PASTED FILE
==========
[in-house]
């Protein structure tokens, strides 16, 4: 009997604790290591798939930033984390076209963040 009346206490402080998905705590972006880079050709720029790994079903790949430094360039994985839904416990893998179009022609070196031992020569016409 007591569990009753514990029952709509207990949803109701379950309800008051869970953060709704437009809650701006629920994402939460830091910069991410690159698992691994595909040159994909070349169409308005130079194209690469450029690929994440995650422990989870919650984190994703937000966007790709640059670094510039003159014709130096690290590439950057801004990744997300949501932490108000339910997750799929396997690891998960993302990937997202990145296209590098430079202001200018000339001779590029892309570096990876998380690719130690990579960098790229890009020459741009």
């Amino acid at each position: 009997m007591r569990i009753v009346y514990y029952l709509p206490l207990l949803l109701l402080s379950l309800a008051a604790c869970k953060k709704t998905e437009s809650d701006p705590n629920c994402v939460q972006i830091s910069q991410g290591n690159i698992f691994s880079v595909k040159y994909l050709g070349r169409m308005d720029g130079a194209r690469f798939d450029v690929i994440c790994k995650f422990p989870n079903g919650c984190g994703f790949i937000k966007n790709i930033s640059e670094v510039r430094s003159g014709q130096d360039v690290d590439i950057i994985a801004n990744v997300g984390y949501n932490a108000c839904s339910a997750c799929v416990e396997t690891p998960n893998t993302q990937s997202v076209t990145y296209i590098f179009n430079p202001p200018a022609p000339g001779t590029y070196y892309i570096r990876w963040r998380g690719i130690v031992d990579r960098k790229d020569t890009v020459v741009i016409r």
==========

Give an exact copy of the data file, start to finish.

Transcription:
[in-house]
């Protein structure tokens, strides 16, 4: 009997604790290591798939930033984390076209963040 009346206490402080998905705590972006880079050709720029790994079903790949430094360039994985839904416990893998179009022609070196031992020569016409 007591569990009753514990029952709509207990949803109701379950309800008051869970953060709704437009809650701006629920994402939460830091910069991410690159698992691994595909040159994909070349169409308005130079194209690469450029690929994440995650422990989870919650984190994703937000966007790709640059670094510039003159014709130096690290590439950057801004990744997300949501932490108000339910997750799929396997690891998960993302990937997202990145296209590098430079202001200018000339001779590029892309570096990876998380690719130690990579960098790229890009020459741009």
């Amino acid at each position: 009997m007591r569990i009753v009346y514990y029952l709509p206490l207990l949803l109701l402080s379950l309800a008051a604790c869970k953060k709704t998905e437009s809650d701006p705590n629920c994402v939460q972006i830091s910069q991410g290591n690159i698992f691994s880079v595909k040159y994909l050709g070349r169409m308005d720029g130079a194209r690469f798939d450029v690929i994440c790994k995650f422990p989870n079903g919650c984190g994703f790949i937000k966007n790709i930033s640059e670094v510039r430094s003159g014709q130096d360039v690290d590439i950057i994985a801004n990744v997300g984390y949501n932490a108000c839904s339910a997750c799929v416990e396997t690891p998960n893998t993302q990937s997202v076209t990145y296209i590098f179009n430079p202001p200018a022609p000339g001779t590029y070196y892309i570096r990876w963040r998380g690719i130690v031992d990579r960098k790229d020569t890009v020459v741009i016409r």